Bowles: Budget cuts will hurt poor students
Posted June 10, 2010
Updated June 11, 2010
Chapel Hill, N.C. — University of North Carolina President Erskine Bowles said Thursday that poor and minority students would be hit hardest by budget cuts proposed by state lawmakers.
Last week, the House passed a spending plan that would cut the UNC system budget by $147 million in the 2010-11 school year, more than doubling the cuts planned by lawmakers when they passed the two-year state budget last summer.
The House proposal could cost the universities 1,700 positions, including hundreds of faculty jobs, and would prevent enrollment from growing by more than 1 percent at the system's 16 higher education campuses, Bowles said.
"It's going to mean fewer professors on campus because we'll have to fire a lot of people. It'll lead to fewer classes, and the classes we have will have more people in it," he told the UNC Board of Governors on Thursday. "So, it'll take longer to graduate, which will cost more money to the state."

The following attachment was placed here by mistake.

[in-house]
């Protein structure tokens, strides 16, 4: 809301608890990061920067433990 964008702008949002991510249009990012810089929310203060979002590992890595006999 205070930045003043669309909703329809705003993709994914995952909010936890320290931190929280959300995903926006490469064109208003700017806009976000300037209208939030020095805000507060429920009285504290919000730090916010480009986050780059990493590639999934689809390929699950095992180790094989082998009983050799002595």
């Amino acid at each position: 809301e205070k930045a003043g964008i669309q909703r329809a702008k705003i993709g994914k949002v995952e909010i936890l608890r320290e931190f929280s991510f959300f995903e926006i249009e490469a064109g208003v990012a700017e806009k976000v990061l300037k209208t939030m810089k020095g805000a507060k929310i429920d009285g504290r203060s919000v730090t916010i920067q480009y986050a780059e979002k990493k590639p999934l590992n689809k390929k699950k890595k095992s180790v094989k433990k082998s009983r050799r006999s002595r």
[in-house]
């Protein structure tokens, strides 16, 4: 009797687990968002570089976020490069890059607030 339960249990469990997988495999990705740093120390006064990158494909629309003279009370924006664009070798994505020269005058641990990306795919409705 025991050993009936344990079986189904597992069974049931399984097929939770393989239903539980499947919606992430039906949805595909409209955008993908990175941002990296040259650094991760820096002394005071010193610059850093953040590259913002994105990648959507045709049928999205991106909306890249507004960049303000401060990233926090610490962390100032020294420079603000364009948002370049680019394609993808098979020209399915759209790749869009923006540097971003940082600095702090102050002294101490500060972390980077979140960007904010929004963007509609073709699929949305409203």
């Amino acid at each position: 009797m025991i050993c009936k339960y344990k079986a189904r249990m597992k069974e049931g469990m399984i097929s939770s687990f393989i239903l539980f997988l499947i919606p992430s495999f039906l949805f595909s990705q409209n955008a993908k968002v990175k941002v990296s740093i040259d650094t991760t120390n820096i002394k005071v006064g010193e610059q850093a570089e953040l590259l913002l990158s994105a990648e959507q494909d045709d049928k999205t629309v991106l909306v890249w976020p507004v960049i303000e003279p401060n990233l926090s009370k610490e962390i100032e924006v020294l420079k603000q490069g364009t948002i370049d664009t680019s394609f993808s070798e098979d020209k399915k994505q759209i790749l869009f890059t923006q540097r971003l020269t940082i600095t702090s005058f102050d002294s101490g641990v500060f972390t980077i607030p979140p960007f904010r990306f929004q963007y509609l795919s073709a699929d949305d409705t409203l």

The proposed budget gives the UNC system an extra $12 million for student financial aid, short of the $34.9 million officials requested. Bowles said that would hurt up to 8,000 students who need such tuition assistance.
"Rich kids can afford a college education without need-based aid," he said. "The middle-class and the poor get hurt, and I want to fight against that."
Leading Senators have already expressed opposition to the House spending plan because of the UNC budget cuts and the cap on enrollment, and Bowles said he expects that "the university will not end up with draconian cuts."
Still, he said UNC officials need to lobby lawmakers to ensure cuts are kept to a minimum.
"We are doing this for the students," he said. "We are determined to maintain the quality."
Students said they appreciate any effort to keep their tuition costs down.
"Everyone thinks it's crazy that tuition keeps going up, and students are complaining about it," said April Harrid, a student at the North Carolina Central University Law School. "If I can't take out unsubsidized loans, then I have to take out private loans. It's like this debt, this overwhelming, huge debt."